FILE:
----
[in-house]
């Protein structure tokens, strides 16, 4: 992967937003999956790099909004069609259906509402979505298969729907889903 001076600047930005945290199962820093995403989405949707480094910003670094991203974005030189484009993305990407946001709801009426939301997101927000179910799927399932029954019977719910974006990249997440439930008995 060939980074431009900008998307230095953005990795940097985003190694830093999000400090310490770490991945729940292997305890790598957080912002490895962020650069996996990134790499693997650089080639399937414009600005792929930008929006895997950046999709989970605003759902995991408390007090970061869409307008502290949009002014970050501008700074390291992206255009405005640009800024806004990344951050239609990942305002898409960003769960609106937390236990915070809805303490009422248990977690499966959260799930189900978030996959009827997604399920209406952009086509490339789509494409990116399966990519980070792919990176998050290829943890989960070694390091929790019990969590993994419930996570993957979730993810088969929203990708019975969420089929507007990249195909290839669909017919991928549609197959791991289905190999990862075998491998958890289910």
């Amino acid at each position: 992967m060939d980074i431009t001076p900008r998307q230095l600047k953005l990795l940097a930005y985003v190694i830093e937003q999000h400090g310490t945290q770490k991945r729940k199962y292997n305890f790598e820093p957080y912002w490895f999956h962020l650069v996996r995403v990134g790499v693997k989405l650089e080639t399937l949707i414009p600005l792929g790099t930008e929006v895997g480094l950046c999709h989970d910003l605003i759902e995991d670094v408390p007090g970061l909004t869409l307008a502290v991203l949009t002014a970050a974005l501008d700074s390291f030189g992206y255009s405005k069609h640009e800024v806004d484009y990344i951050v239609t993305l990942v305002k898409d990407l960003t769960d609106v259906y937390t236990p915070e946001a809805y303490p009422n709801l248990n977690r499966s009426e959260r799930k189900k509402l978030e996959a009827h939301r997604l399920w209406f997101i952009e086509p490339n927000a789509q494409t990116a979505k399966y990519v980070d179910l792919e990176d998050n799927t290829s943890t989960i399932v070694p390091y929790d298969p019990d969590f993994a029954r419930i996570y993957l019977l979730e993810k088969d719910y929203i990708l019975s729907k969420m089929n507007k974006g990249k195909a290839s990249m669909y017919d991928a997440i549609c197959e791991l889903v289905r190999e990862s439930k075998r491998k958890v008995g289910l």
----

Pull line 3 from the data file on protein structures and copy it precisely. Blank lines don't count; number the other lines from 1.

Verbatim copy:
């Amino acid at each position: 992967m060939d980074i431009t001076p900008r998307q230095l600047k953005l990795l940097a930005y985003v190694i830093e937003q999000h400090g310490t945290q770490k991945r729940k199962y292997n305890f790598e820093p957080y912002w490895f999956h962020l650069v996996r995403v990134g790499v693997k989405l650089e080639t399937l949707i414009p600005l792929g790099t930008e929006v895997g480094l950046c999709h989970d910003l605003i759902e995991d670094v408390p007090g970061l909004t869409l307008a502290v991203l949009t002014a970050a974005l501008d700074s390291f030189g992206y255009s405005k069609h640009e800024v806004d484009y990344i951050v239609t993305l990942v305002k898409d990407l960003t769960d609106v259906y937390t236990p915070e946001a809805y303490p009422n709801l248990n977690r499966s009426e959260r799930k189900k509402l978030e996959a009827h939301r997604l399920w209406f997101i952009e086509p490339n927000a789509q494409t990116a979505k399966y990519v980070d179910l792919e990176d998050n799927t290829s943890t989960i399932v070694p390091y929790d298969p019990d969590f993994a029954r419930i996570y993957l019977l979730e993810k088969d719910y929203i990708l019975s729907k969420m089929n507007k974006g990249k195909a290839s990249m669909y017919d991928a997440i549609c197959e791991l889903v289905r190999e990862s439930k075998r491998k958890v008995g289910l």